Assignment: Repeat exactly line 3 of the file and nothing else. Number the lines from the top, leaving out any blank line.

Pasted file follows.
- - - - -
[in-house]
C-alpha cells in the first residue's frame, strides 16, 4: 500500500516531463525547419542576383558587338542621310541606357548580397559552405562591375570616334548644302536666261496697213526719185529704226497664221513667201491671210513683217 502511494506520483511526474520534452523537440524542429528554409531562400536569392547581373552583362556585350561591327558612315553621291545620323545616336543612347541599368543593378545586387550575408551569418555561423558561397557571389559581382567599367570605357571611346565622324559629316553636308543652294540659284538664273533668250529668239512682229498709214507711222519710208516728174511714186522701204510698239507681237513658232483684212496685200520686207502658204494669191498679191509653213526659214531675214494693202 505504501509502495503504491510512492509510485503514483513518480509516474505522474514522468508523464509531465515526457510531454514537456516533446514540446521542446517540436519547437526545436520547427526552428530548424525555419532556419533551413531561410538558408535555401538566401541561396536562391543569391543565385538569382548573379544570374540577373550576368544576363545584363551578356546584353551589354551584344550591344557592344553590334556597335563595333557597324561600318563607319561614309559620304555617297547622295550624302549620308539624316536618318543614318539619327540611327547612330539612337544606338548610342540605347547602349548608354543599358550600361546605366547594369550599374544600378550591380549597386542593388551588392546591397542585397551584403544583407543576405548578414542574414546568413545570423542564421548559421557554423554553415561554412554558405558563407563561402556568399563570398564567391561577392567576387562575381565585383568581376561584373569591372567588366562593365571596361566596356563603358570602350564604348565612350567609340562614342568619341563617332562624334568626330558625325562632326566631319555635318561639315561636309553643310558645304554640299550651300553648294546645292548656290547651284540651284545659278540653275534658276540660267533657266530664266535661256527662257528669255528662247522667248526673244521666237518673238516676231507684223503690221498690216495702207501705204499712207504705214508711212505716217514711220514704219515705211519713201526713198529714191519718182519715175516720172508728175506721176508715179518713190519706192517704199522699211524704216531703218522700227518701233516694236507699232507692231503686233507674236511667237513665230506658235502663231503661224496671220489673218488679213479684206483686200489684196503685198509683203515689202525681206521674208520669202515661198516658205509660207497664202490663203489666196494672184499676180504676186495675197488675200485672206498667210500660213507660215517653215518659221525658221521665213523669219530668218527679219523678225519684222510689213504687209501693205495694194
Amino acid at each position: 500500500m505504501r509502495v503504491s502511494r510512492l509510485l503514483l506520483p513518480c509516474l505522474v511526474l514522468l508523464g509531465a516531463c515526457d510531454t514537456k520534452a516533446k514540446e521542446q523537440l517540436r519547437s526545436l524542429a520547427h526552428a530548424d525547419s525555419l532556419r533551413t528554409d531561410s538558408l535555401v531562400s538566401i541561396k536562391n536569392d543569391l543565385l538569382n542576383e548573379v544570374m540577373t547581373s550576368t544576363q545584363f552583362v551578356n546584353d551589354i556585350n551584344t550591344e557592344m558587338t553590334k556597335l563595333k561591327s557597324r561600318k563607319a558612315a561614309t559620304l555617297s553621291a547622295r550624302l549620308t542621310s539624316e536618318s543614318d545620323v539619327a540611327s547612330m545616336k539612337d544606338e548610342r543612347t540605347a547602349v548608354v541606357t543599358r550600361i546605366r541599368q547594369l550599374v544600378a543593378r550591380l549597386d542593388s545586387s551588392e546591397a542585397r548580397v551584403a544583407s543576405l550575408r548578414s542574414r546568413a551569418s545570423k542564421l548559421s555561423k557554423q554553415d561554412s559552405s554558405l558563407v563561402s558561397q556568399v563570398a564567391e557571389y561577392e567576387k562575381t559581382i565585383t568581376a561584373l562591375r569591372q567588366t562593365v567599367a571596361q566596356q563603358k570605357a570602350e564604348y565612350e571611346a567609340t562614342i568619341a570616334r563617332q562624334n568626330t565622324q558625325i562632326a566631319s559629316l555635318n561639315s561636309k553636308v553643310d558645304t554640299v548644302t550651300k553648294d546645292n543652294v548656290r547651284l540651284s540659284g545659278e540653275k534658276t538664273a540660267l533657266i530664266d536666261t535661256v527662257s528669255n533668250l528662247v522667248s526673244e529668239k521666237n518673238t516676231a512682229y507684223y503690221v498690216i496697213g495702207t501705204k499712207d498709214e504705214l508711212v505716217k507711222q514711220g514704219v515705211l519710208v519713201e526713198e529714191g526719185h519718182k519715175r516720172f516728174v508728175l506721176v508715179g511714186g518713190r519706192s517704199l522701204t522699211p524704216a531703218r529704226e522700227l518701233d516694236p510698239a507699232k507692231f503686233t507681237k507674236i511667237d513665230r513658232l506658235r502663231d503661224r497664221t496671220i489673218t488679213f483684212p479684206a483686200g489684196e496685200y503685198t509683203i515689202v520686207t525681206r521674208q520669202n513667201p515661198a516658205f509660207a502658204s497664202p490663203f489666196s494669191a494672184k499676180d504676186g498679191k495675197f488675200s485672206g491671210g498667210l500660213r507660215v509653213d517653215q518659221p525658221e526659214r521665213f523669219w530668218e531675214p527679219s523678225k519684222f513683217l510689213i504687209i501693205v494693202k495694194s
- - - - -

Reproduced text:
Amino acid at each position: 500500500m505504501r509502495v503504491s502511494r510512492l509510485l503514483l506520483p513518480c509516474l505522474v511526474l514522468l508523464g509531465a516531463c515526457d510531454t514537456k520534452a516533446k514540446e521542446q523537440l517540436r519547437s526545436l524542429a520547427h526552428a530548424d525547419s525555419l532556419r533551413t528554409d531561410s538558408l535555401v531562400s538566401i541561396k536562391n536569392d543569391l543565385l538569382n542576383e548573379v544570374m540577373t547581373s550576368t544576363q545584363f552583362v551578356n546584353d551589354i556585350n551584344t550591344e557592344m558587338t553590334k556597335l563595333k561591327s557597324r561600318k563607319a558612315a561614309t559620304l555617297s553621291a547622295r550624302l549620308t542621310s539624316e536618318s543614318d545620323v539619327a540611327s547612330m545616336k539612337d544606338e548610342r543612347t540605347a547602349v548608354v541606357t543599358r550600361i546605366r541599368q547594369l550599374v544600378a543593378r550591380l549597386d542593388s545586387s551588392e546591397a542585397r548580397v551584403a544583407s543576405l550575408r548578414s542574414r546568413a551569418s545570423k542564421l548559421s555561423k557554423q554553415d561554412s559552405s554558405l558563407v563561402s558561397q556568399v563570398a564567391e557571389y561577392e567576387k562575381t559581382i565585383t568581376a561584373l562591375r569591372q567588366t562593365v567599367a571596361q566596356q563603358k570605357a570602350e564604348y565612350e571611346a567609340t562614342i568619341a570616334r563617332q562624334n568626330t565622324q558625325i562632326a566631319s559629316l555635318n561639315s561636309k553636308v553643310d558645304t554640299v548644302t550651300k553648294d546645292n543652294v548656290r547651284l540651284s540659284g545659278e540653275k534658276t538664273a540660267l533657266i530664266d536666261t535661256v527662257s528669255n533668250l528662247v522667248s526673244e529668239k521666237n518673238t516676231a512682229y507684223y503690221v498690216i496697213g495702207t501705204k499712207d498709214e504705214l508711212v505716217k507711222q514711220g514704219v515705211l519710208v519713201e526713198e529714191g526719185h519718182k519715175r516720172f516728174v508728175l506721176v508715179g511714186g518713190r519706192s517704199l522701204t522699211p524704216a531703218r529704226e522700227l518701233d516694236p510698239a507699232k507692231f503686233t507681237k507674236i511667237d513665230r513658232l506658235r502663231d503661224r497664221t496671220i489673218t488679213f483684212p479684206a483686200g489684196e496685200y503685198t509683203i515689202v520686207t525681206r521674208q520669202n513667201p515661198a516658205f509660207a502658204s497664202p490663203f489666196s494669191a494672184k499676180d504676186g498679191k495675197f488675200s485672206g491671210g498667210l500660213r507660215v509653213d517653215q518659221p525658221e526659214r521665213f523669219w530668218e531675214p527679219s523678225k519684222f513683217l510689213i504687209i501693205v494693202k495694194s